How to Create Scars in Photoshop
Photoshop CC isn't just for making fashion models look perfect -- you can use it to add all sorts of interesting effects, including realistic scars. The process involves painting on a scar, giving it some texture with Bevel & Emboss and then blending it into the photo using Photoshop layers. To add your first scar to a photo, select a medium sized image with good resolution, like a headshot that's about 600 pixels wide. Anything smaller will make it difficult to add a scar, since you need some really small brush sizes for this effect.
Open an image in Photoshop and zoom into the area where you want the scar to appear.
Click the “Set Foreground Color” icon in the toolbar. Type “984A48” in the “#” menu. This is a dark grayish red that will be the foundation of the finished scar. You can get a similar color by clicking on the person’s mouth with the Eyedropper Tool.
Click the “Brush Tool” in the Toolbox while “Layer 1” is selected in the Layers panel. Select “Dissolve” from the Mode menu in the Options bar. This will make the brush strokes dissolve into the pores or wrinkles of the skin. Change the “Flow” in the Options bar to 50 percent and leave the Opacity at 100 percent. Choose a thin brush size in the Options bar that matches the thickness you want for the finished scar. Six pixels should do well for a medium-sized photo.
Drag the brush across the skin where you want the scar to appear. Make sure you follow the natural contours of the body. If you’re drawing a scar on a cheekbone, for example, the scar should normally be curved. At this point, the scar just looks like a crayon mark.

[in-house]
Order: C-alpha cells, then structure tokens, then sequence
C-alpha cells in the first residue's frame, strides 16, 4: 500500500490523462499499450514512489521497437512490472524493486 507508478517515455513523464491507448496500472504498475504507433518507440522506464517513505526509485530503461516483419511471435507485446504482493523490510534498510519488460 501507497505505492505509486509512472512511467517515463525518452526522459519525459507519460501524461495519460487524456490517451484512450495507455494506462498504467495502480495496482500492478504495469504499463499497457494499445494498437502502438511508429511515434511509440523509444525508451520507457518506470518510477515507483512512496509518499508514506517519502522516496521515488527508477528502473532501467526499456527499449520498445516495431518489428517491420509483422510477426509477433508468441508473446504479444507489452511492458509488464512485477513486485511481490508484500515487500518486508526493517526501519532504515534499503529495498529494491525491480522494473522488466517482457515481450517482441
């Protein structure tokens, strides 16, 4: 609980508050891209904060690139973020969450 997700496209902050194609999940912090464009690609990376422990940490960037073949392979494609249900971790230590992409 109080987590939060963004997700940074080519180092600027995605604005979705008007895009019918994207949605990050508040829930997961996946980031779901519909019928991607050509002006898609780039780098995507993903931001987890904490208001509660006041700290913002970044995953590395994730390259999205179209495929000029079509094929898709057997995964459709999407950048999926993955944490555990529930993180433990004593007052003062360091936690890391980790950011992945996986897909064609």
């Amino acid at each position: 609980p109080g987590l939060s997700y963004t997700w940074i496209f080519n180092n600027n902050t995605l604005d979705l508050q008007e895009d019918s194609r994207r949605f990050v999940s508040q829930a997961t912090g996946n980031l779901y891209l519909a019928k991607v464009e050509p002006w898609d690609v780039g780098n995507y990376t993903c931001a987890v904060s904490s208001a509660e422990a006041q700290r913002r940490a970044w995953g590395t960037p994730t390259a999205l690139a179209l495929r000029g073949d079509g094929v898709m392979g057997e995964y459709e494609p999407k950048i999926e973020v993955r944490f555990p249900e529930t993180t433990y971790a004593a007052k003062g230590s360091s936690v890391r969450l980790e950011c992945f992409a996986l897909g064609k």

Add some stitch marks if desired by reducing the brush size to two or three pixels and draw them at about 90-degrees from the scar.
Change the brush Mode to “Normal” and double the brush size. Change the Opacity to 50 percent and the Flow to 100 percent. Trace over the scar again. Don’t try to trace it perfectly, since any irregularities on either side will help the effect.
Click the “Layer” menu, select “Layer Style” and click “Bevel & Emboss.” When the Layer Style window opens, drag it to the side so you can see the scar and make sure the “Preview” option is selected.
Select both the “Contour” and “Texture” options in the Blending Options menu. Select “Inner Bevel” as the Style and “Smooth” as the Technique. Set the Depth to about “285” percent, the Size to “5” px and the Soften option at “0” px. This makes the scar look like a huge welt with a garish line in the center.
Change the direction and angle if needed. If the scar is on a face, leave the Direction at “Up” and the angle at “120” degrees. You may want to change this depending on the lighting in the photo and the placement of the scar. Click “OK.”
Select the “Smudge” tool in the Toolbox to remove any pixelated corners on the dark line in the scar. Set the Strength to “50” percent. Use a light touch with the Smudge tool. If you overwork the dark line, it will later look like a smear instead of a scar.
Drag the “Background” layer in the Layers panel onto the “New Layers” button to duplicate it. Click “Layer 1” in the Layers panel. Select “Merge Down” from the Layer menu, or press “Ctrl-E,” to merge Layer 1 into the Background Copy layer.
Click the “Opacity” menu in the Layers panel and drag the slider all the way to the left to make the scar invisible. Slowly drag the slider back to the right. At about 10 percent opacity you have a very faint, old scar. At anywhere between 30 and 50 percent, the scar will be very pronounced.
Select the “Blur” tool by right-clicking the “Smudge” tool in the Toolbox if the dark line in the scar still looks too pixelated. Drag the tool over the pixelated areas as needed, leaving the Strength at “50” percent.
Select “Save As” from the File menu and save the scarred photo as a new photo in whatever format you prefer.
Tips & Warnings
- To make a fresh scar, use a thicker brush stroke. Add an extra layer once your scar is finished and draw a 2-pixel, black brush stroke and suture marks down the center of the scar at about 30 percent opacity.